Music appreciation is made up from the fabric of relationships. The relationships we have with songs, with bands, the people we go to gigs with; they’re all bonded through the emotions of love, hate, sexy one night stands and intimate long termism’s.
The internet has changed relationships though. Facebook and other social networks have given many people the sense of having many of them, but the depth and quality is actually very superficial. Our relationship with music is similar; it's now one of constant turnover. We see music bloggers making proclamations of how they adore a particular new record or artist and yet just a few months later they’ve ditched that music for something shiny and new. We recently asked on twitter a high profile 'buzz' blogger about an artist (Lana Del Rey) that at the start of the year he was proclaiming almost undying love for. He admitted that in the last three months he hadn’t played her album at all. This it seems is how some people live with music these days. Everything is becoming a short term shallow f*ck.
Ladies and gentleman we are living in the upgrade generation where for many, nothing holds any lasting emotional value any more.
As a music blog we fully recognise we have the potential to be part of the problem with our constant posting of new music. Yet so are musicians, who with modern technology can create and upload to the internet the wealth of new music that is out there. And as soon as something is available on line, somebody will hear it, blog it, tweet about it or post it through one of the hundreds of other channels that are now available. Just like the first hot adrenalin flushes of a relationship where two people meet and are attracted to each other, when you hear something incredible, something exciting, something that thrills your heart you want to tell the world about it.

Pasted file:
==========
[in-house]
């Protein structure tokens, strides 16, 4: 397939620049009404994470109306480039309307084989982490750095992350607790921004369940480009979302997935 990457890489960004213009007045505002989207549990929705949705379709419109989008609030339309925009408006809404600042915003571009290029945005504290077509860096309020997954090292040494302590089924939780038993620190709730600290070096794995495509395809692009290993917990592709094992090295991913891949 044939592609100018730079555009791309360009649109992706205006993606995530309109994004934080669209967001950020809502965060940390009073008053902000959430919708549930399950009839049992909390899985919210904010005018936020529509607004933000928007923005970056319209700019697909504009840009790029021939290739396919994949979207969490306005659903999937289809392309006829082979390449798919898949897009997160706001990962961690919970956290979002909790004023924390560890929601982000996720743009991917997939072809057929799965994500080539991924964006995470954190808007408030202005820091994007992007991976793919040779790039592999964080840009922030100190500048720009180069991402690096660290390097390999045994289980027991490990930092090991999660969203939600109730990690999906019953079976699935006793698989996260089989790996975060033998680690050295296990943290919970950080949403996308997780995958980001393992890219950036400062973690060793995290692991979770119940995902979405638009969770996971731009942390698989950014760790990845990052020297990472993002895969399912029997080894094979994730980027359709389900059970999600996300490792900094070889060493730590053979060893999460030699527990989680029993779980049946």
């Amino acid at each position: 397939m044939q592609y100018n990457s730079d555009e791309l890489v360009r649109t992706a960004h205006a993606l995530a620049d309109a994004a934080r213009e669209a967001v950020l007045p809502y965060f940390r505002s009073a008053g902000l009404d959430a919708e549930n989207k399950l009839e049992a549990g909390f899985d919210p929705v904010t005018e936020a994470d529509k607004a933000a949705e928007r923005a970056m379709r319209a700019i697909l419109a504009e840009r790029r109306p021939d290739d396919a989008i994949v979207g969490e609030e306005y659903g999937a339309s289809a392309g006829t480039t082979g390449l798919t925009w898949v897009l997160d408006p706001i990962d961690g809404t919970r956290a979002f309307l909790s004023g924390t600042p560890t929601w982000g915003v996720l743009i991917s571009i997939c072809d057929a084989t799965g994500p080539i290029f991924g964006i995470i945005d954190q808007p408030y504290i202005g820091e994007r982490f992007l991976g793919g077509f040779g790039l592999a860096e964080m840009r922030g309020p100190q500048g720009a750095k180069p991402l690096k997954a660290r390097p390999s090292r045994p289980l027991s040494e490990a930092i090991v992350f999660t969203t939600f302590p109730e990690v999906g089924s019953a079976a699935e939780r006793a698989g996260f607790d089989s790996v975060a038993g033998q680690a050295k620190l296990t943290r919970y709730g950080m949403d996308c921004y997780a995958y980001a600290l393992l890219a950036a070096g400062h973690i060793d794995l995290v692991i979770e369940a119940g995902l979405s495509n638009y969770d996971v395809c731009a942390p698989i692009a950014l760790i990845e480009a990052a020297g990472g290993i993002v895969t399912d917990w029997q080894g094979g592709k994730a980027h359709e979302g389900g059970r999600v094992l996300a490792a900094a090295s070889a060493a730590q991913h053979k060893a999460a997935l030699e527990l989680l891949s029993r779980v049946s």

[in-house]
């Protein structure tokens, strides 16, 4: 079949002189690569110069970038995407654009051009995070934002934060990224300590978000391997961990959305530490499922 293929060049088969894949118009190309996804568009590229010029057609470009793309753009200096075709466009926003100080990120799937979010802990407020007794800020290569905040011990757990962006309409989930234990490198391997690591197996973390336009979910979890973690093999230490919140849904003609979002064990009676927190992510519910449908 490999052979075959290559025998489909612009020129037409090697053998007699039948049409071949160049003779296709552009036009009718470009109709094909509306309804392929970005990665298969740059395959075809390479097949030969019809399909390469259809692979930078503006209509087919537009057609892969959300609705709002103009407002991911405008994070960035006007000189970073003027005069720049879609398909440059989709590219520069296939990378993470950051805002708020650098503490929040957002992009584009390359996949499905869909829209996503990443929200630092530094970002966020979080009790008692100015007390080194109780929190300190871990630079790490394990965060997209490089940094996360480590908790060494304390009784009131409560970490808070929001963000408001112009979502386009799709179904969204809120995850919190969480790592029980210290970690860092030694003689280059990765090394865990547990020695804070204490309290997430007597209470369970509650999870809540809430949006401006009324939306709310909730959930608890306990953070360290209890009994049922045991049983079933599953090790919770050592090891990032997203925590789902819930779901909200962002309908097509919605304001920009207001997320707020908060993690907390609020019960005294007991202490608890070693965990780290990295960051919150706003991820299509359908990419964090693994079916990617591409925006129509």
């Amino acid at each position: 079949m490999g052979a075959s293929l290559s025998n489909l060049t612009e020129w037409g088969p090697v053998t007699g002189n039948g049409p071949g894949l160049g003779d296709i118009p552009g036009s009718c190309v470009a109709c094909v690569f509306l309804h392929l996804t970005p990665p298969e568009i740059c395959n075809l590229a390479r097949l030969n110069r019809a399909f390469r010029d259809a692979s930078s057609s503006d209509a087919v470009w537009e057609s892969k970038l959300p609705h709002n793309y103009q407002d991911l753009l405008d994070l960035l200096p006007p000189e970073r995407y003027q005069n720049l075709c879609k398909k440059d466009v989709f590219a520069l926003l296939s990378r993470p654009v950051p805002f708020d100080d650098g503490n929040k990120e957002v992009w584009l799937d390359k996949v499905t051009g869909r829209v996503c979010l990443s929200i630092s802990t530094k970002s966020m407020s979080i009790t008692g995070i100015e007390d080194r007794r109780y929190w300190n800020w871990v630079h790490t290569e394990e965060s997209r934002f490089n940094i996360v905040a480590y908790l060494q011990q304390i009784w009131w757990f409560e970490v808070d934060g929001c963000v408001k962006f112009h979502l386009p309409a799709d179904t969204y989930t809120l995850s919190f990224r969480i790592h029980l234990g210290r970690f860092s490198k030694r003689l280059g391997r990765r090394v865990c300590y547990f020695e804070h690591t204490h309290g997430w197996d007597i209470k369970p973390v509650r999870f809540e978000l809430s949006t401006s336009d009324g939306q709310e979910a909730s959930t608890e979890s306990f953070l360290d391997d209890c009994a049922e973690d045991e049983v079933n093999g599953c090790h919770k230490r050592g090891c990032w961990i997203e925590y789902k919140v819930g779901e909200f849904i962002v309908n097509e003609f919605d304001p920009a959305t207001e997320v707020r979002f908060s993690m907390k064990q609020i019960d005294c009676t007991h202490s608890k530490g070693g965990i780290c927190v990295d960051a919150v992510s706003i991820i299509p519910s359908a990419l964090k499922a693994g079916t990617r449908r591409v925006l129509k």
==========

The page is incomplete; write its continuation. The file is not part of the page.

Not only are we living in the upgrade generation we’re part of the sharing generation, created through the code of the web.
So today we’re sharing the new Summer Camp song with you. It’s called Life.
But our relationship with Summer Camp is not a one night stand, far from it. When they first appeared on line with a bunch of smudged washed out 80’s pop referencing songs we didn’t find them attractive at all. Interesting possibly, but not attractive. Yet as time has gone on they’ve become ever more appealing. In December 2011 their debut album Welcome To Condale almost made our Top 10 of the year and if we rewrote that list now it would have found a place in it. The first time we saw them live we certainly weren’t dazzled, but their recent headline show at the Scala in London bowled us over with goodness.
Our point here is that sometimes all of this upgrading and sharing means that we can easily dismiss something and never return. As we’ve said before the most important ingredient of good music and great artists is time. We wonder if one of our favourite bands of all time – The Cure – would have ever stood a chance of the long term if they’ve had if they had been born out of the internet age. Would they have been quickly upgraded for something else?
So listen to Life below. To our ears it sounds like Giorgio Moroder has discovered an indie vampire disco. It’s taken from a new 5 track EP called Always which will be released on July 9th. If you like what you hear why not buy the EP and then in six months, if you’ve moved on to your new fancy, remember this blog post, dig out the EP and give it a spin. It might even sound better than you remembered it the first time.
Summer Camp - Life